Project 1: Reacquisition of cocaine CPP and its inhibition by previous social interaction preferentially affects D1-MSNs
We investigated if counterconditioning with dyadic (i.e., one-to-one) social interaction, a strong inhibitor of the subsequent reacquisition of cocaine conditioned place preference (CPP), differentially modulates the activity of the diverse brain regions oriented along a mediolateral corridor reaching from the interhemispheric border to the anterior commissure, i.e., the nucleus of the vertical limb of the diagonal band, the medial septal nucleus, the major island of Calleja, the intermediate part of the lateral septal nucleus, and the medial accumbens shell and core (together termed ‘accumbens corridor). We also investigated the involvement of the lateral accumbens core and the dorsal caudate putamen. The anterior cingulate 1 (Cg1) region served as a negative control. Contrary to our expectations, we found that all regions of the accumbens corridor showed increased expression of the early growth response protein 1 (EGR1, Zif268) in rats 2 hours after reacquisition of cocaine CPP after a history of cocaine CPP acquisition and extinction. Previous counterconditioning with dyadic social interaction inhibited both the reacquisition of cocaine CPP and the activation of the whole accumbens corridor. EGR1 activation was predominantly found in dynorphin-labeled cells, i.e., presumably D1 receptor-expressing medium spiny neurons (D1-MSNs), with D2-MSNs (immunolabeled with an anti-DRD2 antibody) being less affected. Cholinergic interneurons or GABAergic interneurons positive for parvalbumin, neuropeptide Y or calretinin were not involved in these CPP-related EGR1 changes. Glial cells did not show any EGR1 expression either. The present findings could be of relevance for the therapy of impaired social interaction in substance use disorders, depression, psychosis, and autism spectrum disorders.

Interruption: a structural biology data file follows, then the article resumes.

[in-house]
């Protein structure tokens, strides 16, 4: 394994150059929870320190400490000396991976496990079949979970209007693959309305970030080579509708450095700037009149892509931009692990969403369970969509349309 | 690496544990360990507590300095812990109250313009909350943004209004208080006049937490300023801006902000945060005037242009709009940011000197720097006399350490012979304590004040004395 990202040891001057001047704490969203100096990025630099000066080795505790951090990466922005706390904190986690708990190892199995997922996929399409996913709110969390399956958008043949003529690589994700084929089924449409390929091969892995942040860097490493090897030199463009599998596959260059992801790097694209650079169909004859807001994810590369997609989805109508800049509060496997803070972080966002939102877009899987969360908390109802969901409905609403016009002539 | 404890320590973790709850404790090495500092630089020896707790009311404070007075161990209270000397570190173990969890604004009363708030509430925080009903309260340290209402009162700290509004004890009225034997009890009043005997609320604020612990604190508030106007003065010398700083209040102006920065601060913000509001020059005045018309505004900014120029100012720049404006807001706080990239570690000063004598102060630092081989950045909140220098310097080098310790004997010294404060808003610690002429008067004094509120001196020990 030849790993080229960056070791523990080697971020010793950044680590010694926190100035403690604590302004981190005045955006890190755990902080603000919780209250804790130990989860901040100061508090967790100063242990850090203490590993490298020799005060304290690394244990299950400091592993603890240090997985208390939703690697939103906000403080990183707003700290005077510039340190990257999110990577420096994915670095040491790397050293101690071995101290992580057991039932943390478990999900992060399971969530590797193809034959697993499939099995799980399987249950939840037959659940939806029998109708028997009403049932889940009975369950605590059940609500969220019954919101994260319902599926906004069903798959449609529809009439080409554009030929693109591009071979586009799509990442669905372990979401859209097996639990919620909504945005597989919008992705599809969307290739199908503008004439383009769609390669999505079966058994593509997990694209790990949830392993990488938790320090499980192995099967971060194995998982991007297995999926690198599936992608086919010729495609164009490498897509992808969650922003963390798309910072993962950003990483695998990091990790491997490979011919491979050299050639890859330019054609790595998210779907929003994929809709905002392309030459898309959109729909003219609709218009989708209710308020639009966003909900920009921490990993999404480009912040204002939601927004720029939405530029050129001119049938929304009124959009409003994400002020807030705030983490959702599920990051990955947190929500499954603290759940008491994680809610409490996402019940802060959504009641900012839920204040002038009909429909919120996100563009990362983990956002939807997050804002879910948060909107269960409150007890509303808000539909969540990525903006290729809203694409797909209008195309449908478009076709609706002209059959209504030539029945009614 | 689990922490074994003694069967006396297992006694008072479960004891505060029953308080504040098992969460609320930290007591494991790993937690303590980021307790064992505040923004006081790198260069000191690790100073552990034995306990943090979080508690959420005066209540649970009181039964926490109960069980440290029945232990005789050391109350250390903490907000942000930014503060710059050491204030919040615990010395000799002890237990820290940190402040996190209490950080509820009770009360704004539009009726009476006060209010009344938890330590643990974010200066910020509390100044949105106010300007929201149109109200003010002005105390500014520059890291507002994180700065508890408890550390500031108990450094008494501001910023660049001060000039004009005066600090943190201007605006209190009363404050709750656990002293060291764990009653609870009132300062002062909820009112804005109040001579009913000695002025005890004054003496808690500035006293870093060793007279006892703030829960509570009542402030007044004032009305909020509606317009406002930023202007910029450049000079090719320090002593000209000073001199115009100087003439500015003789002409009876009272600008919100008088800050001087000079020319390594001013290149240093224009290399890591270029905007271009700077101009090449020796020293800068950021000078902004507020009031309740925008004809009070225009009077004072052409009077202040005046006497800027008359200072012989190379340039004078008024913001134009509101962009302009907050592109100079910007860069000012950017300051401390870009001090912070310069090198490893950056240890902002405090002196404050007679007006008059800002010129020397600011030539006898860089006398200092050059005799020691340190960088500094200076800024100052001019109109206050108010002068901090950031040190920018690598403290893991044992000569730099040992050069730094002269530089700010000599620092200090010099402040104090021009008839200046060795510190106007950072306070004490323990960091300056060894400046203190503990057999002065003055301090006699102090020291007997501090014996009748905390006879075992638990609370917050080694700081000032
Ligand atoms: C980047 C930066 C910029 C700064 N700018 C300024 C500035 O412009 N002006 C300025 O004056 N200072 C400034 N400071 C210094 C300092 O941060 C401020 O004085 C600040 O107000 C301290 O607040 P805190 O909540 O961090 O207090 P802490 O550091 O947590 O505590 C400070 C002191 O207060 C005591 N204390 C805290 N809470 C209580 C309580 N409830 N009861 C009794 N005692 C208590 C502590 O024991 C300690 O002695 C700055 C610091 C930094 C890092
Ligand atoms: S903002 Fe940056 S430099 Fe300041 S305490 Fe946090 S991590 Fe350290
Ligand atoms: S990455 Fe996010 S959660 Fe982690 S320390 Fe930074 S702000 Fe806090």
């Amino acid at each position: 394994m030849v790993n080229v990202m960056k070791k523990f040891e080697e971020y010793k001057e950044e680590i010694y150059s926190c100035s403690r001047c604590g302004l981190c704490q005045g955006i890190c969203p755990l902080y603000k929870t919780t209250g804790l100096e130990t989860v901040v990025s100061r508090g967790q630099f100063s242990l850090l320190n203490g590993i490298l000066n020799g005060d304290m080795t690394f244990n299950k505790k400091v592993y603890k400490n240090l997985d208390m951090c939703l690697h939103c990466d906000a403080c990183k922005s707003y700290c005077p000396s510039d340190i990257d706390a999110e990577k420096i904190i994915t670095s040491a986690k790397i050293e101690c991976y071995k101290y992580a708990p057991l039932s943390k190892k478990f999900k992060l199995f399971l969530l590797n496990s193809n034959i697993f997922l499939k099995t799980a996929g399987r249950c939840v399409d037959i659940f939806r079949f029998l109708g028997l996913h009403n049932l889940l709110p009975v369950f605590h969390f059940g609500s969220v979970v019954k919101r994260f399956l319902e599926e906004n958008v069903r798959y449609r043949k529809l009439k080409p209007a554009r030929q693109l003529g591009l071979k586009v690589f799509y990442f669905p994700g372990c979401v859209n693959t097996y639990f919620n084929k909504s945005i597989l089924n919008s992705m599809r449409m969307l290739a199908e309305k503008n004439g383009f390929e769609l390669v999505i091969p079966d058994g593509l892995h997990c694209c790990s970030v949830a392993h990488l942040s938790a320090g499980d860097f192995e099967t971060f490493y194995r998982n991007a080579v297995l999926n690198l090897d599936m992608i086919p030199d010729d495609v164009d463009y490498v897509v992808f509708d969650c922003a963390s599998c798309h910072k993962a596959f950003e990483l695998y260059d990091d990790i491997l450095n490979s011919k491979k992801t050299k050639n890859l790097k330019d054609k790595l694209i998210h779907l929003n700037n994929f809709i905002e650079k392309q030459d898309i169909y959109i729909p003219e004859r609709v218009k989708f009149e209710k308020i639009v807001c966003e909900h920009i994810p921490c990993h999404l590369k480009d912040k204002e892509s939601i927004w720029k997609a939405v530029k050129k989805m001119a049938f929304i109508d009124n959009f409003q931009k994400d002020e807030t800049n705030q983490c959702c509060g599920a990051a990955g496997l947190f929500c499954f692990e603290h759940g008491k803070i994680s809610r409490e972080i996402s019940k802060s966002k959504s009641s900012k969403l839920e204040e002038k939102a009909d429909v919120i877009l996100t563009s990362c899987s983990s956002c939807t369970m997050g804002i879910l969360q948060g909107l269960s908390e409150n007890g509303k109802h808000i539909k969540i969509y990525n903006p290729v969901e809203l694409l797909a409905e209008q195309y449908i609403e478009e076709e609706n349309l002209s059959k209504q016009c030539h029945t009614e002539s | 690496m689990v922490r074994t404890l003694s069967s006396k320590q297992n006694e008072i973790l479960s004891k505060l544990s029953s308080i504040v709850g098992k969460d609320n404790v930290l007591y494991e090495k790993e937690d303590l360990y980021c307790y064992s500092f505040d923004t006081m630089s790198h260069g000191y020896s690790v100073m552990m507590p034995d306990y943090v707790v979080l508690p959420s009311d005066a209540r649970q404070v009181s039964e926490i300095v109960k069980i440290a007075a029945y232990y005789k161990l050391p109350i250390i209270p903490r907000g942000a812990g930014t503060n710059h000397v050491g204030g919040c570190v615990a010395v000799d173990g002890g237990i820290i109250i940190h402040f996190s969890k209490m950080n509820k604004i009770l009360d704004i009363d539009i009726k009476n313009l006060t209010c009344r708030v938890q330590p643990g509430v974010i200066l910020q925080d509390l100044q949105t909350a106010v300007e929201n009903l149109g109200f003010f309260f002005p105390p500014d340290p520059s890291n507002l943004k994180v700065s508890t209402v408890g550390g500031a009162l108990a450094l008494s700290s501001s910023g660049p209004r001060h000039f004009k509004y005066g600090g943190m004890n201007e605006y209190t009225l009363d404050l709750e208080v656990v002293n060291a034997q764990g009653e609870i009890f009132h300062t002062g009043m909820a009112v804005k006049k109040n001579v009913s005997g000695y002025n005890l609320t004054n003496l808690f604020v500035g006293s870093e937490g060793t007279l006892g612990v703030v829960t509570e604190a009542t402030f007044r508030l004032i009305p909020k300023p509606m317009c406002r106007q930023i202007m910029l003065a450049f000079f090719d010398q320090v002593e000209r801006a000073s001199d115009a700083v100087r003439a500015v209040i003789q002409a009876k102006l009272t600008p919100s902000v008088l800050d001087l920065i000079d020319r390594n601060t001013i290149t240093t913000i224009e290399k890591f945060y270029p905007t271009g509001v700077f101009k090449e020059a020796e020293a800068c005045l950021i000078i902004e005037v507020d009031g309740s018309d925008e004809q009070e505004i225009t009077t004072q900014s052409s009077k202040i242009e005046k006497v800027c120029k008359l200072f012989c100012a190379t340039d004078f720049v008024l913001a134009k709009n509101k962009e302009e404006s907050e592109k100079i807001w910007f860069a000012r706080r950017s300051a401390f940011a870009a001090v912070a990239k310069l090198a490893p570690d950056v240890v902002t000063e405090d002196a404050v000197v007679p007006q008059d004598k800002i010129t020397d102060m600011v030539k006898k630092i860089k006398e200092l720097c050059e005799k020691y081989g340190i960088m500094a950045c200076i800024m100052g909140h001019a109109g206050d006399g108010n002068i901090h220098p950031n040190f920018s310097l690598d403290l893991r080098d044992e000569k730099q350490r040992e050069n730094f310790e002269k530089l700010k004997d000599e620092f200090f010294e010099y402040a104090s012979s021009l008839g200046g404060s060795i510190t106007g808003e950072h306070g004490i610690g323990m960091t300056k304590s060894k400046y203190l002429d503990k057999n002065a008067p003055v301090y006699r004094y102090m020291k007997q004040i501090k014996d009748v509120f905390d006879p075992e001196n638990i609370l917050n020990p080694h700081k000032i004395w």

Project 2: Increased conditioned place preference for cocaine in high anxiety-related behavior (HAB) mice is associated with an increased activation in the accumbens corridor
Anxiety disorders and substance use disorders are strongly associated in humans. Accordingly, a widely held but controversial concept in the addiction field, the so-called "self-medication hypothesis", posits that anxious individuals are more vulnerable for drug dependence because they use drugs of abuse to alleviate their anxiety. We tested this hypothesis under controlled experimental conditions by quantifying cocaine conditioned place preference (CPP) in CD1 mice selectively bred for high anxiety-related behavior (HAB) vs normal anxiety-related behavior (NAB). HAB mice showed increased cocaine CPP compared to NAB mice. This behavior was associated with an increased expression of the immediate early genes c-Fos and Early Growth Related Protein 1 (EGR1) in the accumbens corridor, i.e., a region stretching from the anterior commissure to the interhemispheric border and comprising the medial nucleus accumbens core and shell, the major island of Calleja and lateral septum, as well as the vertical limb of the diagonal band and medial septum. Within the accumbens corridor the cocaine CPP induced EGR1 expression was only observed in D1- and D2- medium spiny neurons (MSNs), whereas other types of neurons or glial cells were not involved. Overall EGR1 seemed to be a more sensitive marker than c-Fos with respect to the activation by contingent vs noncontingent cocaine. Our findings suggest that cocaine maybe more rewarding in high anxiety individuals, plausibly due to an anxiolytic effect.